EVERY generation appears to need a band like Mumford and Sons; one that gathers universal attention, even though the reactions to them are split more or less evenly between heartfelt love and raging dislike.
Coldplay, Travis and U2 have all been there in the past, and perhaps the Mumfords’ day is already done, with Ed Sheeran adopting the mantle and the group’s new record Delta receiving decidedly mixed reviews for its new direction into subdued electronics.
Yet they appear to not be going down without a fight, and this was an arena show of mighty and intriguing proportions, the kind a band with an eye on stadiums might offer.
The construction in the middle of the hall was not one stage but three, a massive boat-like construction with a raised prow and stern at either end; one platform in the centre with full band equipment; a smaller raised stage at one end with an acoustic set-up for more subdued tracks like Ghosts That We Knew and White Blank Page; and a third platform where the four bandmates gathered during the encore for a four-part a capella harmony on Timshel and Sister. The tropes of such a show were all there, from Marcus Mumford’s walkabout in the crowd during Ditmas, to his game misunderstanding of the football match occurring simultaneously (“So Scotland are in the Euros? Brilliant!”), to the impressive moving lighting rig and the spray of flamethrower sparks bathing Darkness Visible.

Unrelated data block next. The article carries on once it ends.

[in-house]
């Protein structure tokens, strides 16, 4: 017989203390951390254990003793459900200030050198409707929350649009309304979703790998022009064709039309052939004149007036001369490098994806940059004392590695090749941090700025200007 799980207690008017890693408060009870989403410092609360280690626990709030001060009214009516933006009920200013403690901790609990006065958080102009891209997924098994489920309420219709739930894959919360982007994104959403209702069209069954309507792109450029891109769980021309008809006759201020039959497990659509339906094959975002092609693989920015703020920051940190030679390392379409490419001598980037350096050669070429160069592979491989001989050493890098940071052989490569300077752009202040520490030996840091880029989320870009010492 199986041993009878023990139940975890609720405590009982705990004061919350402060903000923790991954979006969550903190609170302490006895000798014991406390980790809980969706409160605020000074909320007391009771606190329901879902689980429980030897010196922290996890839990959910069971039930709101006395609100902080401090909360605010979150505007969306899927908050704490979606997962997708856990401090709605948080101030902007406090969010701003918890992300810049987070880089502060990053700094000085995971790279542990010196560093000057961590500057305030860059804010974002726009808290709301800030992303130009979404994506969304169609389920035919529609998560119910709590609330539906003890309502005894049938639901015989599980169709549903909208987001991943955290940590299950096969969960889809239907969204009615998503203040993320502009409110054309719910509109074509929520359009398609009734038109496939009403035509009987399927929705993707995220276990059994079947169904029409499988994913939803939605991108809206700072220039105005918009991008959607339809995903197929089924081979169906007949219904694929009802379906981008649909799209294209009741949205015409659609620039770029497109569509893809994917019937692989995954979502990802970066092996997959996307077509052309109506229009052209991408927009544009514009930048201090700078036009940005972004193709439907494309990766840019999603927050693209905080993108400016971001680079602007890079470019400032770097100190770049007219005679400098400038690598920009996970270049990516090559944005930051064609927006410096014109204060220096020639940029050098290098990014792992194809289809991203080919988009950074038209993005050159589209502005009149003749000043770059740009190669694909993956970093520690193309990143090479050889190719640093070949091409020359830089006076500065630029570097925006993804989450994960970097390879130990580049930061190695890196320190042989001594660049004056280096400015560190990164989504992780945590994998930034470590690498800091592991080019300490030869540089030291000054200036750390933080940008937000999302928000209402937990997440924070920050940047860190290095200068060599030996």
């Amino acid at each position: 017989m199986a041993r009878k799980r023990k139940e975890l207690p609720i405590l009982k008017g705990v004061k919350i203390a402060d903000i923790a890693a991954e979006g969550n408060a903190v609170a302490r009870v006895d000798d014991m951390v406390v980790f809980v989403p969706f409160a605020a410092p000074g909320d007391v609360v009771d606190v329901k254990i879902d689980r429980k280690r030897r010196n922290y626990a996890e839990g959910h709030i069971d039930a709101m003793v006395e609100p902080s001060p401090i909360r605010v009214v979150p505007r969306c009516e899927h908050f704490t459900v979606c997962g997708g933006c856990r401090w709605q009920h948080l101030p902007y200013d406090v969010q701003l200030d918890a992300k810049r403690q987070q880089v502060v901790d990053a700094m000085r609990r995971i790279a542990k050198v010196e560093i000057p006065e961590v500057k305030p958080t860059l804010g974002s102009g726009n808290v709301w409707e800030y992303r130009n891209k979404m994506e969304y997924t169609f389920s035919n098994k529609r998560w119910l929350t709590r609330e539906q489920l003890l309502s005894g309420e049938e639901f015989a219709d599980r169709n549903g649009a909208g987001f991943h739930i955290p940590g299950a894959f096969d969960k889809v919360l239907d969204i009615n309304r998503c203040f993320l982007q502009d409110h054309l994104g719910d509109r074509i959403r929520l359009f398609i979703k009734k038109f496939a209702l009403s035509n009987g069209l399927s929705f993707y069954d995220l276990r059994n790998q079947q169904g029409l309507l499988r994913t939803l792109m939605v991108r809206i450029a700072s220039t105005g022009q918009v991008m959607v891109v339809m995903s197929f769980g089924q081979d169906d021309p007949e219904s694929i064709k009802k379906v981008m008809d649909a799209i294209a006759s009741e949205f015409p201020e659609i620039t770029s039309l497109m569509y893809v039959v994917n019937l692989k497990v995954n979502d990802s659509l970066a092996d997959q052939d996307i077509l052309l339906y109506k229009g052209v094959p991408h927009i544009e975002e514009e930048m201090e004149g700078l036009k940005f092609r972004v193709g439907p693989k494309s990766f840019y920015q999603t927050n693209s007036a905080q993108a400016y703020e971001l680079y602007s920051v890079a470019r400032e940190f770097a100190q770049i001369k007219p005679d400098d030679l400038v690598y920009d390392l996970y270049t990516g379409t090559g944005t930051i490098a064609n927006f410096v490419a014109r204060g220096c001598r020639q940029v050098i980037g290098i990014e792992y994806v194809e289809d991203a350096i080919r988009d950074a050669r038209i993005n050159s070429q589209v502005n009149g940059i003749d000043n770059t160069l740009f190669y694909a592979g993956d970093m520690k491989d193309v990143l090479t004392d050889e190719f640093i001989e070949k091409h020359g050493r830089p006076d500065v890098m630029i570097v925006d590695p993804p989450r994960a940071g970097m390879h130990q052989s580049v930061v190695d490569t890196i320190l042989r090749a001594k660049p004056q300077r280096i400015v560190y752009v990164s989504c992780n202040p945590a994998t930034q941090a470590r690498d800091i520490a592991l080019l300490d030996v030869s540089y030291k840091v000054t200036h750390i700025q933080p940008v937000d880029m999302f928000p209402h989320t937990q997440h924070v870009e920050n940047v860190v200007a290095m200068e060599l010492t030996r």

Whether the new record yields any tracks as enduring as I Will Wait and Lover of the Light remains to be seen, but at the moment the Mumfords’ repertoire is still worthy of a show with this amount of good-natured swagger.- DAVID POLLOCK